Surrounded by the lilac-colored walls of Room 3 at Esperanza Shelter,

Sonya Romero became overwhelmed with emotion as she recalled nights she had spent there more than eight years ago as a resident.

“I just think of all the ups and downs … how everything from that time has led me to where I’m at now,” she said.

Romero, a victim of physical and emotional abuse during two relationships in her 20s, when she was a young mother, first arrived at Esperanza in 2011, hoping to turn her life around. Now, as the nonprofit’s shelter manager in training, her mission is to help others overcome similar trauma, she said.

“It’s being able to share those little wins with people — seeing people who are making changes, big or small, and just bearing witness to that … to just encourage them and help them on their journey,” she said.

Romero, 36, entered her first abusive relationship more than a decade ago. In the next two years, she said, her partner became increasingly violent, oftentimes strangling her and even firing a gun just past her head.

He was emotionally abusive as well, she said, threatening to kill her parents, boasting about sexual relationships with other women and telling her she looked “like a whore.”

At one point, Romero said, the man threw a baby stroller, frightening her young daughter. This was one of many moments when she “realized it was getting bad, beyond anything I could do. So, I fled.

“Knowing what I know about domestic abuse now, I realize how amazing it is I got out of that,” she added.

Soon after the relationship ended, Romero began using alcohol as a coping mechanism.

About a year later, she became involved with another abusive man. Once, she said, she woke up to find him choking her in a room full of people, including the man’s mother.

To drown out the shame, “I drank myself into oblivion,” she said.

Many people question why someone would stay in an emotionally toxic or violent relationship, Romero said, but such situations can be complicated.

“There are feelings of love, too. You have these hopes for the relationship,” she said. “When you’re in that place, it’s hard. There’s mixed emotions in it.”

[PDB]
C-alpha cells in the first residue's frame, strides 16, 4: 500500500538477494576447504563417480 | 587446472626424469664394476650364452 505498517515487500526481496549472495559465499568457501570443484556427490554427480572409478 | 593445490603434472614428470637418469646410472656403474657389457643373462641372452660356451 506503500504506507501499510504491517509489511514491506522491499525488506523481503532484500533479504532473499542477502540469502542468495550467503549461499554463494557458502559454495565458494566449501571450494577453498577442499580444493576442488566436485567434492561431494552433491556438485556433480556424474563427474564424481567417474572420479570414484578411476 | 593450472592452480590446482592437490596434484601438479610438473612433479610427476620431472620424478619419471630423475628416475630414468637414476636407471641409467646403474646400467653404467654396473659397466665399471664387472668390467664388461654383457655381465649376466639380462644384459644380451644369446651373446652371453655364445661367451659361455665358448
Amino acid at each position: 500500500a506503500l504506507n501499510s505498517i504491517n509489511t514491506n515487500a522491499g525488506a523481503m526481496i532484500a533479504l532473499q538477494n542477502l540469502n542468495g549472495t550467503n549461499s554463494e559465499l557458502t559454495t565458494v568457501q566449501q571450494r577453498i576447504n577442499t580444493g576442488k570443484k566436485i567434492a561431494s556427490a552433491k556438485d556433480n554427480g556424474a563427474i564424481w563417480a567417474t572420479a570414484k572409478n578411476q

Romero, born and raised in Santa Fe, said she felt too ashamed to call her family for help, and she would make excuses for the bruises on her arms or legs.

For her, the breaking point was when her partner punched her in the face. Staring in the mirror at her black eye, she said, “I saw the person looking back at me and I knew: That’s not who I want to be. That’s not the life I wanted for myself.”

That night, Romero slept in her car. The next morning, she called Esperanza.

Because Romero was still heavily reliant on alcohol, staff had to ask her to leave after her first month. The shelter has a strict policy against substance use.

“I was probably deemed someone who was not going to make it,” she said.

Instead, the lessons she learned at the shelter pushed her toward a better future.

“This place was really a turning point for me,” Romero said, crediting women on staff who had made her feel encouraged and supported. “It was that feeling that I left here with, that impact on my life — I wanted to give that back.”

In 2012, a year after she left the shelter, Romero returned to Esperanza as a volunteer and was soon hired as a case manager. In August, she was promoted to residential shift supervisor, in which she managed a team of case managers for three 10-hour shifts a week. And in November, Romero was promoted to shelter manager in training.

She is expected to be named manager by spring 2020, said Esperanza Executive Director Anji Estrellas.